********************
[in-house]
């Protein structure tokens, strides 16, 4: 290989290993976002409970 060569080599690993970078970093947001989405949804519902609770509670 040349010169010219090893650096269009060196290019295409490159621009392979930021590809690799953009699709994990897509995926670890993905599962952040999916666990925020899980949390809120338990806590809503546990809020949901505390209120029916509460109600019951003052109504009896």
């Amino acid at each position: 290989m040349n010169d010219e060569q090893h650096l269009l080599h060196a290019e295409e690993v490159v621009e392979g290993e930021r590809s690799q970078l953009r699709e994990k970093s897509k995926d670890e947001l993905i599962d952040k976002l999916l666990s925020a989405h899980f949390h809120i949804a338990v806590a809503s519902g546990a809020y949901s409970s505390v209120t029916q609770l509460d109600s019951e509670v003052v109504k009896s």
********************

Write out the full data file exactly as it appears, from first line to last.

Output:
[in-house]
């Protein structure tokens, strides 16, 4: 290989290993976002409970 060569080599690993970078970093947001989405949804519902609770509670 040349010169010219090893650096269009060196290019295409490159621009392979930021590809690799953009699709994990897509995926670890993905599962952040999916666990925020899980949390809120338990806590809503546990809020949901505390209120029916509460109600019951003052109504009896």
């Amino acid at each position: 290989m040349n010169d010219e060569q090893h650096l269009l080599h060196a290019e295409e690993v490159v621009e392979g290993e930021r590809s690799q970078l953009r699709e994990k970093s897509k995926d670890e947001l993905i599962d952040k976002l999916l666990s925020a989405h899980f949390h809120i949804a338990v806590a809503s519902g546990a809020y949901s409970s505390v209120t029916q609770l509460d109600s019951e509670v003052v109504k009896s």